PC-2A Compressor In-depth
by Phil Taylor
The PC-2A is a stompbox compressor based on the vacuum tube circuitry found in the vintage LA-2A studio compressor – like the LA-2A, the PC-2A has an all-tube signal path and photo-optical attenuator. This compact pedal was the brainchild of over two years of research, experimentation and design and is Effectrode’s best selling effects pedal. Here’s the story behind this fabulous little tube pedal…
For some time I’d been considering the idea of designing and building a tube stompbox compressor but it was the world-renowned fingerstyle guitarist, Adrian Legg who finally catalysed me into serious action when he made an enquiry about his need for a true hi-fidelity compressor back in 2008. He was searching for a tube compressor that would improve and enhance the over-bright and brittle tone of the piezo bridge pickup on his guitar. It’s a common problem and a tube input stage is often the perfect tonic to this as it handles the transients exceptionally well and retains the natural timbre of the instrument.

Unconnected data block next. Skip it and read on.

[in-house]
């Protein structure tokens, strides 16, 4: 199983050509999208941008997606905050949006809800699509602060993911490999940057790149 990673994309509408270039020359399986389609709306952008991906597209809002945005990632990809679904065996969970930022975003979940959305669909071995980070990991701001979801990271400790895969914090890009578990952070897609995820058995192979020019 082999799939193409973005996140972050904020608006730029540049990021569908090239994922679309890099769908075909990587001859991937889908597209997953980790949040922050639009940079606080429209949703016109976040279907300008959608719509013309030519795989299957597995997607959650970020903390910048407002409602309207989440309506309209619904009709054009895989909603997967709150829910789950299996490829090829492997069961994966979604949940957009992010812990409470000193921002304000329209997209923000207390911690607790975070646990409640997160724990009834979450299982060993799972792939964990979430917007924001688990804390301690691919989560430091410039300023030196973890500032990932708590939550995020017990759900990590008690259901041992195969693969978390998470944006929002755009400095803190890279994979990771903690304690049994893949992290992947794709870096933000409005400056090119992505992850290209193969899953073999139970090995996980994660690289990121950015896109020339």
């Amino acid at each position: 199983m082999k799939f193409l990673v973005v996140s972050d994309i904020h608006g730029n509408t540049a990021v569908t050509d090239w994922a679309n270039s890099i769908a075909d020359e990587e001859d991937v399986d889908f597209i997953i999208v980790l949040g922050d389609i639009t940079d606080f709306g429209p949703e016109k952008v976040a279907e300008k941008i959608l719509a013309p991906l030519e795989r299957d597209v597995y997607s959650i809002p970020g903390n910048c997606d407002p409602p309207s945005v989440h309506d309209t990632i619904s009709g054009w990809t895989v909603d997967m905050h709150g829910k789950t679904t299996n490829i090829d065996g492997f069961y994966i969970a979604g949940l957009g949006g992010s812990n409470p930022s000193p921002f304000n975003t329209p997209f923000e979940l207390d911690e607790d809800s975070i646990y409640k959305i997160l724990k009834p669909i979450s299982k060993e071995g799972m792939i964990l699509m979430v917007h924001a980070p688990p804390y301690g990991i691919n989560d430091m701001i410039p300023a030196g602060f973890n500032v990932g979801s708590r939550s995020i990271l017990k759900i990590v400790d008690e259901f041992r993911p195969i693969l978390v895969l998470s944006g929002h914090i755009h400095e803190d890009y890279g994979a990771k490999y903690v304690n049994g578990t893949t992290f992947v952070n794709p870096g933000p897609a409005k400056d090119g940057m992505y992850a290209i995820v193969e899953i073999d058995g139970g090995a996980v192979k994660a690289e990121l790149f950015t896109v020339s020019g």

Another motivation was that I wanted to offer guitarists a compressor that was a genuine improvement over the numerous boutique stompbox compressors on the market, which were either exact copies or variations on the Japanese CA3080 transconductance op amp Ross design. Being a tube nut, I’d already been doing my homework on vintage compressors/levelling amplifiers and had an idea in mind for creating something exceptional, unique and very special. I was determined that the Effectrode compressor should incorporate several of the essential elements found in a real studio compressor, including a ‘proper’ control side-chain, optical attenuator and all-tube signal path, a signal path that would utilise pro-audio grade components throughout, including polyester coupling capacitors, precision metal-film resistors and a triode vacuum tube.
Only one tube was required for the design and this led me to consider utilising a N.O.S. mil-spec subminiature tube to make the pedal as compact and robust as possible. These little tubes were originally designed for use in guided missile systems in WWII and their reliability and audio performance are outrageous – they just don’t make tubes like this anymore.